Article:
Reviewed by Nanna Haug Hilton, University of York
Språkdannelse og -stabilisering i møtet mellom kvensk og norsk is the publication of Hilde Sollid’s doctoral thesis on language contact in a multicultural area of northern Norway. The community investigated, Sappen, has traditionally been a point of contact for three languages: Saami, Kvensk (a dialect of Finnish found in northern Norway), and Norwegian. The book deals with the contact between the latter two.
In the beginning of the nineteenth century the most widely spoken language in Sappen was Kvensk. Starting in the mid-nineteenth century, however, the Norwegian state instituted a policy of ‘Norwegianization’ (fornorsking), which aimed to assimilate Saami and Kvensk speakers culturally and linguistically into mainstream Norwegian society. S argues that this policy led directly to processes of language shift whereby many communities in northern Norway changed from being bi- or trilingual to becoming monolingual in Norwegian. This is also the case for Sappen, which today is nearly completely monolingual in Norwegian.
Nevertheless, S argues that Kvensk has left its mark on the local variety of Norwegian through borrowing. In particular, she describes certain features of the local dialect found in Finnish but absent from other varieties of Norwegian. S argues that these features were borrowed from Kvensk, in a process of change consisting of two stages: a ‘creation phase’ (dannelsefase) and ‘stabilization phase’ (stabiliseringsfase).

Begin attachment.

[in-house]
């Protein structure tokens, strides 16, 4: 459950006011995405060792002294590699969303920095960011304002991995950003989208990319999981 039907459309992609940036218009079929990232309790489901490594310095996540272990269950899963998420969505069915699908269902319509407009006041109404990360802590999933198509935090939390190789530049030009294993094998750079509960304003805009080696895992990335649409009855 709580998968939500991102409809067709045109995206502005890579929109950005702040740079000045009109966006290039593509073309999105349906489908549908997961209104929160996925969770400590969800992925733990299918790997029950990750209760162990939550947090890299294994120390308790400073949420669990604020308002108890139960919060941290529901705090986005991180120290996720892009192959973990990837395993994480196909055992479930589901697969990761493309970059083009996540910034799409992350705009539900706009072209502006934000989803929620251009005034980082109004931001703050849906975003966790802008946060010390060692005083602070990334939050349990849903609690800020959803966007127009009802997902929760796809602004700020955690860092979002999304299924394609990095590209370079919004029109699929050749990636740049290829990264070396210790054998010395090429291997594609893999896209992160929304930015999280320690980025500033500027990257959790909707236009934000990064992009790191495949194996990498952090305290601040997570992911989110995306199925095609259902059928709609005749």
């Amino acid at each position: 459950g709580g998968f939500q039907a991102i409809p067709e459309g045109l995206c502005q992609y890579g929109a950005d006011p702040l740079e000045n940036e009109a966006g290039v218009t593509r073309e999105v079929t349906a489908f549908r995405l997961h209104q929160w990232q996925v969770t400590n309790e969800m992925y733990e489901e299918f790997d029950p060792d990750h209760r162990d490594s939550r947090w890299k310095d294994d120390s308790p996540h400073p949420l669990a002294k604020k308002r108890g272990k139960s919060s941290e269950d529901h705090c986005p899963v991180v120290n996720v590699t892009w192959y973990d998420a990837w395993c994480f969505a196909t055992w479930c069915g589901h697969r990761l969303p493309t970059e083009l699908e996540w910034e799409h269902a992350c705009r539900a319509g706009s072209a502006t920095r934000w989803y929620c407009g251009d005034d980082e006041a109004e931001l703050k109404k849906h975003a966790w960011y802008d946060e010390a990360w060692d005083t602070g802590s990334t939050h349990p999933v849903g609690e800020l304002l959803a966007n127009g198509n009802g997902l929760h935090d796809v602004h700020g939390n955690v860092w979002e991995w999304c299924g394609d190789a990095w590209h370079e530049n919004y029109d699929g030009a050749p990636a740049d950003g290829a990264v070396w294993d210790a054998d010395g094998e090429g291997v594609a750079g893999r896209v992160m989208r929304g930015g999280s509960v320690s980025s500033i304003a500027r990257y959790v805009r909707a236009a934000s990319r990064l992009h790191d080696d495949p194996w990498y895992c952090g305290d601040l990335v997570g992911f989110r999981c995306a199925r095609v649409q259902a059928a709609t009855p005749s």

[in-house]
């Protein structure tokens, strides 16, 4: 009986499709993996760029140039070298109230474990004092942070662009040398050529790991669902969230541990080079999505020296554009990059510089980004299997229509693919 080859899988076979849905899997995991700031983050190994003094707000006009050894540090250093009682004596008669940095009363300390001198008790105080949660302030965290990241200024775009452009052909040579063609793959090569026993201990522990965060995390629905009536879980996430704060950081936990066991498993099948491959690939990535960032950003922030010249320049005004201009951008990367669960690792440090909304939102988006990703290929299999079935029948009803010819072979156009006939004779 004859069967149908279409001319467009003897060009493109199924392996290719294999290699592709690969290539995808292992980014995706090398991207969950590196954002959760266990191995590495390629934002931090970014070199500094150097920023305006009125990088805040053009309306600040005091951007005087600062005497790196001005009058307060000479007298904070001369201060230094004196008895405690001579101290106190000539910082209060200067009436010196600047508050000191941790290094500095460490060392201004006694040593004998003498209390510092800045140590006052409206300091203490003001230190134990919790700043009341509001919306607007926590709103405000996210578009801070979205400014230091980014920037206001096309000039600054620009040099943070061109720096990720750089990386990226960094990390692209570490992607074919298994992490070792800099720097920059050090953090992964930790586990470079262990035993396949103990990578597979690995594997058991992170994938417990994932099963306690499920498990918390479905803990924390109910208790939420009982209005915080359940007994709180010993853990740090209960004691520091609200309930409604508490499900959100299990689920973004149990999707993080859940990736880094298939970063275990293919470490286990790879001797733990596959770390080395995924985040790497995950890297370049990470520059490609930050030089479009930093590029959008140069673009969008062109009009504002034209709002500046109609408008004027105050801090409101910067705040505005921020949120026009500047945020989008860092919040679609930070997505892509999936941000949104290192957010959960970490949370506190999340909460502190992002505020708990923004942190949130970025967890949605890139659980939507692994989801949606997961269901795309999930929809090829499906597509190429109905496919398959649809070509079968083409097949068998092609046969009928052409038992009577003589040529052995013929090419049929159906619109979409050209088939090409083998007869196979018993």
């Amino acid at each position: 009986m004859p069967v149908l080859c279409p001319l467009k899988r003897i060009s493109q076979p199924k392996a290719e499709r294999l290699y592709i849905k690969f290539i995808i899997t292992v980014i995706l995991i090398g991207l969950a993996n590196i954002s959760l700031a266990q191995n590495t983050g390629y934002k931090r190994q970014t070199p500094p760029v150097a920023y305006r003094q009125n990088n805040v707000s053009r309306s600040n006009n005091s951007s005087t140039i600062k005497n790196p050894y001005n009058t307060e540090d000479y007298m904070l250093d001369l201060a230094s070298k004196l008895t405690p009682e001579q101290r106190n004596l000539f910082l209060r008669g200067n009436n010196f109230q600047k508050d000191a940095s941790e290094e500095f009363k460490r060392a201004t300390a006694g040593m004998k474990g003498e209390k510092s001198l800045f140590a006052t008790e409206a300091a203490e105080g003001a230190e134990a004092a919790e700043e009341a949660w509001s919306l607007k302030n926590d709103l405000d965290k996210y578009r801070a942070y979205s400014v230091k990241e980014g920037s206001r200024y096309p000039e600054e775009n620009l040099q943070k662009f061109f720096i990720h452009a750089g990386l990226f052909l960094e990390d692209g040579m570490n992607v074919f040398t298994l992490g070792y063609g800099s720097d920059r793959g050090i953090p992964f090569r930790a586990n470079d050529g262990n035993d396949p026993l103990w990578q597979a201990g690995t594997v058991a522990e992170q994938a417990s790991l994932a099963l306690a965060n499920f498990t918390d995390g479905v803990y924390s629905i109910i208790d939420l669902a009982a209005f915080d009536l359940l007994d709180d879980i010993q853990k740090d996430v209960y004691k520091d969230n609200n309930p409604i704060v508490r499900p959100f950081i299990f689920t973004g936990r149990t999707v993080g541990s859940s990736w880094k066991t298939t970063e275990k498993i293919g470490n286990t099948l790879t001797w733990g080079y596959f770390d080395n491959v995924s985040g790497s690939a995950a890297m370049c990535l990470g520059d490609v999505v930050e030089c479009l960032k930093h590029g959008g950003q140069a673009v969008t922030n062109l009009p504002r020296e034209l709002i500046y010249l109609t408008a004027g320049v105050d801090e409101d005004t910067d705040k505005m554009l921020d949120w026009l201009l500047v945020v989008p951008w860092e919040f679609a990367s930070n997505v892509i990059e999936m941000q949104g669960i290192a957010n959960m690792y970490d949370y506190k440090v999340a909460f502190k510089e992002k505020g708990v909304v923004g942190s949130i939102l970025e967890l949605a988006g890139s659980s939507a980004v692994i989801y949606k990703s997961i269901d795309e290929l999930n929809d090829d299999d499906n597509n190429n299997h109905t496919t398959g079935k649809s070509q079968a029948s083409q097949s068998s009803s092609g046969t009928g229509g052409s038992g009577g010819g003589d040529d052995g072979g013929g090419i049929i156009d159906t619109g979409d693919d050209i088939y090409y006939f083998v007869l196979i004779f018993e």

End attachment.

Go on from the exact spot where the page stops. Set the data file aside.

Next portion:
S proposes that the creation phase began around 1900 when schools started teaching in Norwegian only. The dialect was then formed by the Kvensk second-language speakers of Norwegian and their children. Based on apparent-time speech data and grammaticality-judgment data from informants born around 1920, the author argues that the dialect in its creation phase exhibited a variety of features absent from varieties of Norwegian not in contact with Finnish. Drawing on theories of creolization and language acquisition, S argues that these speakers used Kvensk as a resource when learning Norwegian, and that syntactic structures and functional categories from Kvensk were thereby incorporated into the local Norwegian.
In its subsequent stabilization phase, Sappen Norwegian has undergone a process of leveling, according to the author. Speech data and grammaticality-judgment data show that the younger the informants are, the more likely they are to reject structures not found in Standard Norwegian. Seen in a bigger picture, these data suggest that the dialect is becoming increasingly similar to other dialects in the northern region of Norway. S points out, however, that the reason for leveling is not as much regionalization as youngsters’ greater contact with Norwegian through media and new migrants to Sappen. As S notes, these social changes also have consequences for language shift: younger generations increasingly encounter Norwegian more than Kvensk in their daily life, which further imperils intergenerational transmission of Kvensk.